Avoid Losing Money To Scammers In Singapore, They Even Pose As Police Officers

Avoid Losing Money To Scammers In Singapore, They Even Pose As Police officers

by Weave Asia

We’ve heard it all, investment scams, romantic scams, lottery scams, inheritance scams and given the Covid-19 outbreak where lockdowns prevailed and physical social interactions have been replaced by video conferencing, many unscrupulous parties jumped at the opportunity to be more creative with scams. This time, we see scammers impersonating police officers, even officials from Singapore High Court or Interpol. Robocalls and caller ID spoofing calls are now on the rise where the actual phone number is masked to display a different number. Scammers will call from a number appearing to be legitimate and have their ‘backstories’ ready which typically comprises compromised accounts/information or pending refunds to illicit fear and prompt victims into following the instructions of the scammer in order to remedy the situation.

Here are some tips to avoid being scammed: 

  1. Know your basics
    Government agencies or legitimate organisations will never ask for personal details or money over undocumented platforms, or ask you to hand over cash to ‘officials’. The same applies for financial institutions and authority bodies. Knowing this vital fact is your first frontline defense against scammers. Scammers will put a lot of effort to appear legitimate but upon close inspection, you are prone to find something peculiar that does not fit the narrative.


  2. Never disclose personal information
    Personal information doesn’t just include your bank information, personal address, financial information, insurance details, passwords, verification codes but also includes your vacation photos, your daily whereabouts, your employment history and so forth. When filling in online forms, double check that you are on a secured page and only provide the required details. Always be vigilant to minimise the amount of your personal information that you provide


  3. Verify their ‘story
    Some scams are performed elaborately with every detail taken care of. If you receive calls from any government officials, verify their credentials and credibility through the proper channels. If you are abroad, call into the embassy for confirmation. Proper verification will often expose the ‘loopholes’ and when things don’t add up, it is time to hang up and block the number.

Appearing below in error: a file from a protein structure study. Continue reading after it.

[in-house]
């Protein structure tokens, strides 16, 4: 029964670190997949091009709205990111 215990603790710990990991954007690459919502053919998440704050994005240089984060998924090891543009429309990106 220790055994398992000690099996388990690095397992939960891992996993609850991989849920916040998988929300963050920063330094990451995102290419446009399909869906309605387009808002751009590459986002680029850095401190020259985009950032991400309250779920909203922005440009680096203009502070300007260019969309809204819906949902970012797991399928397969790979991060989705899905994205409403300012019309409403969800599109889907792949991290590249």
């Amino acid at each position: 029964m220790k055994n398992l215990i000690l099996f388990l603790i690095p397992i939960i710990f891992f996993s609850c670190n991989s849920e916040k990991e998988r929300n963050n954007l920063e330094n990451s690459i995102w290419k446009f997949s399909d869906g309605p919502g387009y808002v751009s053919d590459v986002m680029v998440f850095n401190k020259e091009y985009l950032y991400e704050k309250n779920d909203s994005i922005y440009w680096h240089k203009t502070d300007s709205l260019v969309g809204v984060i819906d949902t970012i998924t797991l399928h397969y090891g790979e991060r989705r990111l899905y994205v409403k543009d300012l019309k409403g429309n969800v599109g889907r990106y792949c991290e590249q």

4. Beware of money requests
    Most scammers will first tell a story to build up to the request – this is a clear cut tactic to create some anxiety and fear before asking for money to remedy the situation. Consult a trusted friend or advisor to help you assess the situation accordingly. It is always better to be safe than sorry.


  5. Note the urgency of the tone
    The more urgent the demands, the more obvious of a red flag it is. Ignore any ludicrous requests and instructions and simply hang up. There is no reason why any stranger can just call you up and pressure you into acting instantaneously to their demands. It is also common for some scammers to break their character and start threatening you once they discover that you are trying to waste their time rather than being the perfect prey for their scam. Once a scammer breaks character, it is a clear sign that you should not engage further and immediately sever yourself from the situation. 

The old adage of ‘knowing is half the battle’ is truly mission critical – equipping ourselves with the necessary knowledge will prevent us from getting scammed, and prevent the devastating consequences of being scammed. 

 

References: 

Over S$3.9m lost in four months: Cops warn of scammers impersonating Singapore High Court, Interpol officials | Singapore | Malay Mail

S$50,000 in 2 weeks: S’porean man loses life savings to investment scam – Mothership.SG – News from Singapore, Asia and around the world

Victim loses S$1.7mil to scammers posing as S’pore police officers | The Star

Authorities warn of scammers impersonating officers from government agencies, police – CNA (channelnewsasia.com)

 

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